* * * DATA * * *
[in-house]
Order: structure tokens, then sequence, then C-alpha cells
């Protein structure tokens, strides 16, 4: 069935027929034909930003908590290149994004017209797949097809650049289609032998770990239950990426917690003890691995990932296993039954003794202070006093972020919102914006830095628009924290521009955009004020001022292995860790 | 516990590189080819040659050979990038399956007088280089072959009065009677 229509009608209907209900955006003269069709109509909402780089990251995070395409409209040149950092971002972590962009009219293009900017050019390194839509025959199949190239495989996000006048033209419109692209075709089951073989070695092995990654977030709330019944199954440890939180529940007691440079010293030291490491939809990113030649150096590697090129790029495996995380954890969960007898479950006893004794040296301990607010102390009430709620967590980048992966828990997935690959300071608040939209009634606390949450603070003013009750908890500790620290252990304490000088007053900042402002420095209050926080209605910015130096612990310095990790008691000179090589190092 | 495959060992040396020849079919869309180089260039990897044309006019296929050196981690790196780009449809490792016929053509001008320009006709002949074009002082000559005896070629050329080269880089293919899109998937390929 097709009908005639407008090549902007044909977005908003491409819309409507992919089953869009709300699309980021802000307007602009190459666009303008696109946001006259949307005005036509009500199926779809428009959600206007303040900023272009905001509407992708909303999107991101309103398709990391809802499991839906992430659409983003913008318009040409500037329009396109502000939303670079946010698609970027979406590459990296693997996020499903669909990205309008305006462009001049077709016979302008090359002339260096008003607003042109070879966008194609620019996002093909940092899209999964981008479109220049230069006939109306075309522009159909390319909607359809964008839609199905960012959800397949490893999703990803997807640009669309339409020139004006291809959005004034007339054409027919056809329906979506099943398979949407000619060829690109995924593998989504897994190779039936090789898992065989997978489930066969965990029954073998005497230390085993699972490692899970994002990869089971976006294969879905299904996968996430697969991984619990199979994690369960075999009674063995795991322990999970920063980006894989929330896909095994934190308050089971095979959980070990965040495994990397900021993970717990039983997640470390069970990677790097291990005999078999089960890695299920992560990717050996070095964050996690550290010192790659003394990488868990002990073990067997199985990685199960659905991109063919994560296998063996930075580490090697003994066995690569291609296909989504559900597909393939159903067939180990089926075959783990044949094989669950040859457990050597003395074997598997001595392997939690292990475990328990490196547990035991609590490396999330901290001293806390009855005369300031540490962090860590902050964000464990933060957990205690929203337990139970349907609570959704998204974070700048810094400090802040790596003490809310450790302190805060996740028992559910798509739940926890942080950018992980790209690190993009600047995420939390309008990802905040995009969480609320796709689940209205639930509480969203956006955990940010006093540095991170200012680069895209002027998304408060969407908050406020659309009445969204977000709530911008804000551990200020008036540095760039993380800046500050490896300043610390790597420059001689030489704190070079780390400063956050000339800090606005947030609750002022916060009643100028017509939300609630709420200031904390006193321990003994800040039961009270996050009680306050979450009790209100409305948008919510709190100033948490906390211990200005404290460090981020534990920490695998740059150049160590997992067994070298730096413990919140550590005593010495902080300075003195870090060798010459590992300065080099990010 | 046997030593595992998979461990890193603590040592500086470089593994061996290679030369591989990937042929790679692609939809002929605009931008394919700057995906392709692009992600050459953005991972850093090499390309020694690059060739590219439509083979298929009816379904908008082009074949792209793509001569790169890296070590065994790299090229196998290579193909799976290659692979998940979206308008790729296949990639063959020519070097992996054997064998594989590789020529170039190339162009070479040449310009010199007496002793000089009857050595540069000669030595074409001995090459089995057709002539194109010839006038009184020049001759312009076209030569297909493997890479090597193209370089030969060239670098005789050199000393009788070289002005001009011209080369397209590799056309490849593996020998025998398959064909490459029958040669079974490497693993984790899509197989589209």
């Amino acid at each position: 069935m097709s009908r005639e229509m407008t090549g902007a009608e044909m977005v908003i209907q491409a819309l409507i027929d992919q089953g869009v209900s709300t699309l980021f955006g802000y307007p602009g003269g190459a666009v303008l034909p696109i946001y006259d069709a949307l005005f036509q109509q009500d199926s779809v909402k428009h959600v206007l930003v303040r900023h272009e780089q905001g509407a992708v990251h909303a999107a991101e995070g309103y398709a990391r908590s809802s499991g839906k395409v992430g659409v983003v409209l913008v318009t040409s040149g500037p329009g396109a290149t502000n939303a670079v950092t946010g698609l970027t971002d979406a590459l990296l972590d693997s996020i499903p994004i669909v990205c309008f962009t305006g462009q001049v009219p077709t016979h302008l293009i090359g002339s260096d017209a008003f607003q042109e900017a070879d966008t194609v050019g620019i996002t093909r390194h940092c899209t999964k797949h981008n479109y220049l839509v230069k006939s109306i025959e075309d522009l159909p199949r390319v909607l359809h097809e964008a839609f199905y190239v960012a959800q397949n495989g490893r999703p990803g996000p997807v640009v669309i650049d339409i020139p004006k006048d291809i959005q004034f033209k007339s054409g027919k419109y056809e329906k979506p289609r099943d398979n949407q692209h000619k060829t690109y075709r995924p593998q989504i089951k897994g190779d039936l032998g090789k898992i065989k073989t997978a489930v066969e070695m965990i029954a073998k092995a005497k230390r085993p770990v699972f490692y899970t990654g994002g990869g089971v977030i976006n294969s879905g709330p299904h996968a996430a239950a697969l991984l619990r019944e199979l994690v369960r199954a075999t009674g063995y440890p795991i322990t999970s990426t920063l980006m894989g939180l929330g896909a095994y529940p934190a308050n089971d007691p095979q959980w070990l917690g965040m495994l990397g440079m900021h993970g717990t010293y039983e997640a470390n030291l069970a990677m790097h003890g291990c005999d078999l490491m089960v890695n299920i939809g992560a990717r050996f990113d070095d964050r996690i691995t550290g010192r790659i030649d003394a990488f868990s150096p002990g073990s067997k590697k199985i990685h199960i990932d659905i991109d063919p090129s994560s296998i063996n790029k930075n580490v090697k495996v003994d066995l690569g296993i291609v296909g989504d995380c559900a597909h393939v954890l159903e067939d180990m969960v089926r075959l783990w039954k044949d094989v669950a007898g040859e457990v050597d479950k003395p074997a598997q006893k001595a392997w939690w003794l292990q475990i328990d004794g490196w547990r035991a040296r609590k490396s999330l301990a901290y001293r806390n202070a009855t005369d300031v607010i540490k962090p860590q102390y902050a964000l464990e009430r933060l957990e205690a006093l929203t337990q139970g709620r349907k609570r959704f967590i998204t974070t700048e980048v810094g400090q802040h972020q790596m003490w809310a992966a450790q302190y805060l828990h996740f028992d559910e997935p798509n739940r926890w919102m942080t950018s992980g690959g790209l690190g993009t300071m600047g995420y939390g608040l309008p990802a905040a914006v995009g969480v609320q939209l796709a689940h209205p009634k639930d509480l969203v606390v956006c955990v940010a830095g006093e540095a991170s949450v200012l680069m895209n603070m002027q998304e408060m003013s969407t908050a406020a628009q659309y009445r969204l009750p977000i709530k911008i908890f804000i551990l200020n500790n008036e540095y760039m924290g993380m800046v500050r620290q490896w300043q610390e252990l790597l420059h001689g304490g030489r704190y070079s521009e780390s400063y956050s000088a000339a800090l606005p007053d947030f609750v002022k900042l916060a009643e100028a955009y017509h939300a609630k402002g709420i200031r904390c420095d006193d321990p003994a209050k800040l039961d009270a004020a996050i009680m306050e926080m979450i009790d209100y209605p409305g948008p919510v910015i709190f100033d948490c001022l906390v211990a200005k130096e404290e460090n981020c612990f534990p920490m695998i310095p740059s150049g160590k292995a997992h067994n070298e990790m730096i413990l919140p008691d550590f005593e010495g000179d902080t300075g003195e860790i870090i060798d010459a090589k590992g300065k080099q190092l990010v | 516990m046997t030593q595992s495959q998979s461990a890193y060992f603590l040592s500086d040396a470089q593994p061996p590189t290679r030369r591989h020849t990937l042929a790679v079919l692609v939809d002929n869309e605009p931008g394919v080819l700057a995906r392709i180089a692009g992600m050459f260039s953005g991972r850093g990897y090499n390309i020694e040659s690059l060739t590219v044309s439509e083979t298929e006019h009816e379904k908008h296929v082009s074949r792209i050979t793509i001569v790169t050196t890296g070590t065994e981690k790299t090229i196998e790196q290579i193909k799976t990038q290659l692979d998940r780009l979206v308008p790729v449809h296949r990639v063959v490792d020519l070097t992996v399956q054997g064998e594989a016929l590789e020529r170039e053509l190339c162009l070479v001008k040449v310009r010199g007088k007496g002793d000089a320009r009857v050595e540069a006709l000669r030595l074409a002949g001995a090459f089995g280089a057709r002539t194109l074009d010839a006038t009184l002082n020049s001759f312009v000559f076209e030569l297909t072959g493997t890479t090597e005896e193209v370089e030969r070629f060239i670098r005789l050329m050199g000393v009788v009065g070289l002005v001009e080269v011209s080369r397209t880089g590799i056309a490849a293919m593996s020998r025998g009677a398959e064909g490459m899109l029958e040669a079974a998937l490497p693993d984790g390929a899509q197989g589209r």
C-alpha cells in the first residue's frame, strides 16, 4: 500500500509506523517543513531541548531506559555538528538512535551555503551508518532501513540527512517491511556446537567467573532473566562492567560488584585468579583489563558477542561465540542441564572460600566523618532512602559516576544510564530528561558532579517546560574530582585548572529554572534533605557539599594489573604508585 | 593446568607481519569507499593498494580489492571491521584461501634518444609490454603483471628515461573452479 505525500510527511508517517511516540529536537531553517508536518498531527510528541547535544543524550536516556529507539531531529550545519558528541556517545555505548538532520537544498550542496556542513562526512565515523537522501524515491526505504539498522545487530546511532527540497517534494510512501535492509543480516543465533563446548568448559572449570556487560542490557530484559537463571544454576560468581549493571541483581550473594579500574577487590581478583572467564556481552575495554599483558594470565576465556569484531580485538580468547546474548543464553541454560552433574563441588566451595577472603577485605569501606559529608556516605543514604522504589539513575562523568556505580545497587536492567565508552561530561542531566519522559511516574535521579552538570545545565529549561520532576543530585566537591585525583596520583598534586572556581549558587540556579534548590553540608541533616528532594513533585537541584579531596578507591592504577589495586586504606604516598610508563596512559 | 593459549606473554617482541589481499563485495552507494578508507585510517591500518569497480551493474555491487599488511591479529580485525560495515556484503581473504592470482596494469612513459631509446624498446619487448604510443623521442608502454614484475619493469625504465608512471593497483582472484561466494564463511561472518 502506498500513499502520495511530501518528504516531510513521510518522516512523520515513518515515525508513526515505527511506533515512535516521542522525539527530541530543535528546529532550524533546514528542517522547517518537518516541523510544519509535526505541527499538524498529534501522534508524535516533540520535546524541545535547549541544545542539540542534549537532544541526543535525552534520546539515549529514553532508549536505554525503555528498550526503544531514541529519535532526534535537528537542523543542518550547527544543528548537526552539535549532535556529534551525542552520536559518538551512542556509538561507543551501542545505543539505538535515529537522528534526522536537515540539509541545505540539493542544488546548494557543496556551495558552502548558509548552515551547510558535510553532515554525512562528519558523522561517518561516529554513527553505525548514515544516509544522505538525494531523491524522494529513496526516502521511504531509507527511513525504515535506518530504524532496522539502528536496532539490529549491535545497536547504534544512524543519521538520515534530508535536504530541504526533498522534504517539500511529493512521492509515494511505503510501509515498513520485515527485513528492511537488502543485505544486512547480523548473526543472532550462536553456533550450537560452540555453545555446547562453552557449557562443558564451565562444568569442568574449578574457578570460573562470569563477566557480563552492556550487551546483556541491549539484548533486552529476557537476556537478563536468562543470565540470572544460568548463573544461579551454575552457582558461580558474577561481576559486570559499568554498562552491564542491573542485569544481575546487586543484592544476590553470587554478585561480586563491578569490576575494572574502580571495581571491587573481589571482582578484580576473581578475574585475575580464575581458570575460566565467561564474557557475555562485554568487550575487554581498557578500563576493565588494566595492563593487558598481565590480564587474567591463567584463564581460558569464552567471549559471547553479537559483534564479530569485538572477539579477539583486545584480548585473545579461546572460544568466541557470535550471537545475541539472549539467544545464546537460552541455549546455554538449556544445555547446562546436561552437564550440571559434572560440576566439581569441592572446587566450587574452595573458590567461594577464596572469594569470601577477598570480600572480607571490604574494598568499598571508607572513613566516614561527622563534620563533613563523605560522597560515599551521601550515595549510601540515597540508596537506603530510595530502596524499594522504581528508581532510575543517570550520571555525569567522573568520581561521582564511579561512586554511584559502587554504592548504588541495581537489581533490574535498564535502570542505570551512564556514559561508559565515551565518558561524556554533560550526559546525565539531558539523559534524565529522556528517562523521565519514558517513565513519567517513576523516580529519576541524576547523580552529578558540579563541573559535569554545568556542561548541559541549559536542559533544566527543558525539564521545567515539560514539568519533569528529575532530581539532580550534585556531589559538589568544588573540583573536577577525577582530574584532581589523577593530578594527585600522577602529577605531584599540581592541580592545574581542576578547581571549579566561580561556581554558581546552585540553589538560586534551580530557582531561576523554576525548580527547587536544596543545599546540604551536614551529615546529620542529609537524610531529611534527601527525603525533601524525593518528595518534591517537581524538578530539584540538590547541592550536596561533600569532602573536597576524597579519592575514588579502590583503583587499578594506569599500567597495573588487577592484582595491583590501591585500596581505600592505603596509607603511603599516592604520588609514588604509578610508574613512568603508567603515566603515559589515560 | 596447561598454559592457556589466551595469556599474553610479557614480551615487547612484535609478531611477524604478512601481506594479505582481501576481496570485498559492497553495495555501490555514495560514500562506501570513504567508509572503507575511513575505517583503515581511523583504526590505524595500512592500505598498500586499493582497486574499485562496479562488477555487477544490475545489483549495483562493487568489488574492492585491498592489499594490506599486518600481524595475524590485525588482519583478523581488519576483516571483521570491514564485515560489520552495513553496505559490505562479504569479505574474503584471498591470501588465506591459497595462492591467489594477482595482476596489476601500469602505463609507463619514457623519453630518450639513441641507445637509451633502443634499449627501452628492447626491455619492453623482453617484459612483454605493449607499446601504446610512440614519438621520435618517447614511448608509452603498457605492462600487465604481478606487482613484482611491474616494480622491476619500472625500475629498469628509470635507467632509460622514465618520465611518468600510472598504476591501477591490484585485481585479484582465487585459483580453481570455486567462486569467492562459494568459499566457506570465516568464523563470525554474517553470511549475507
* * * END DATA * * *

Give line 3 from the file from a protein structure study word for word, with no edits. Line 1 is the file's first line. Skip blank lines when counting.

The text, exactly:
């Protein structure tokens, strides 16, 4: 069935027929034909930003908590290149994004017209797949097809650049289609032998770990239950990426917690003890691995990932296993039954003794202070006093972020919102914006830095628009924290521009955009004020001022292995860790 | 516990590189080819040659050979990038399956007088280089072959009065009677 229509009608209907209900955006003269069709109509909402780089990251995070395409409209040149950092971002972590962009009219293009900017050019390194839509025959199949190239495989996000006048033209419109692209075709089951073989070695092995990654977030709330019944199954440890939180529940007691440079010293030291490491939809990113030649150096590697090129790029495996995380954890969960007898479950006893004794040296301990607010102390009430709620967590980048992966828990997935690959300071608040939209009634606390949450603070003013009750908890500790620290252990304490000088007053900042402002420095209050926080209605910015130096612990310095990790008691000179090589190092 | 495959060992040396020849079919869309180089260039990897044309006019296929050196981690790196780009449809490792016929053509001008320009006709002949074009002082000559005896070629050329080269880089293919899109998937390929 097709009908005639407008090549902007044909977005908003491409819309409507992919089953869009709300699309980021802000307007602009190459666009303008696109946001006259949307005005036509009500199926779809428009959600206007303040900023272009905001509407992708909303999107991101309103398709990391809802499991839906992430659409983003913008318009040409500037329009396109502000939303670079946010698609970027979406590459990296693997996020499903669909990205309008305006462009001049077709016979302008090359002339260096008003607003042109070879966008194609620019996002093909940092899209999964981008479109220049230069006939109306075309522009159909390319909607359809964008839609199905960012959800397949490893999703990803997807640009669309339409020139004006291809959005004034007339054409027919056809329906979506099943398979949407000619060829690109995924593998989504897994190779039936090789898992065989997978489930066969965990029954073998005497230390085993699972490692899970994002990869089971976006294969879905299904996968996430697969991984619990199979994690369960075999009674063995795991322990999970920063980006894989929330896909095994934190308050089971095979959980070990965040495994990397900021993970717990039983997640470390069970990677790097291990005999078999089960890695299920992560990717050996070095964050996690550290010192790659003394990488868990002990073990067997199985990685199960659905991109063919994560296998063996930075580490090697003994066995690569291609296909989504559900597909393939159903067939180990089926075959783990044949094989669950040859457990050597003395074997598997001595392997939690292990475990328990490196547990035991609590490396999330901290001293806390009855005369300031540490962090860590902050964000464990933060957990205690929203337990139970349907609570959704998204974070700048810094400090802040790596003490809310450790302190805060996740028992559910798509739940926890942080950018992980790209690190993009600047995420939390309008990802905040995009969480609320796709689940209205639930509480969203956006955990940010006093540095991170200012680069895209002027998304408060969407908050406020659309009445969204977000709530911008804000551990200020008036540095760039993380800046500050490896300043610390790597420059001689030489704190070079780390400063956050000339800090606005947030609750002022916060009643100028017509939300609630709420200031904390006193321990003994800040039961009270996050009680306050979450009790209100409305948008919510709190100033948490906390211990200005404290460090981020534990920490695998740059150049160590997992067994070298730096413990919140550590005593010495902080300075003195870090060798010459590992300065080099990010 | 046997030593595992998979461990890193603590040592500086470089593994061996290679030369591989990937042929790679692609939809002929605009931008394919700057995906392709692009992600050459953005991972850093090499390309020694690059060739590219439509083979298929009816379904908008082009074949792209793509001569790169890296070590065994790299090229196998290579193909799976290659692979998940979206308008790729296949990639063959020519070097992996054997064998594989590789020529170039190339162009070479040449310009010199007496002793000089009857050595540069000669030595074409001995090459089995057709002539194109010839006038009184020049001759312009076209030569297909493997890479090597193209370089030969060239670098005789050199000393009788070289002005001009011209080369397209590799056309490849593996020998025998398959064909490459029958040669079974490497693993984790899509197989589209």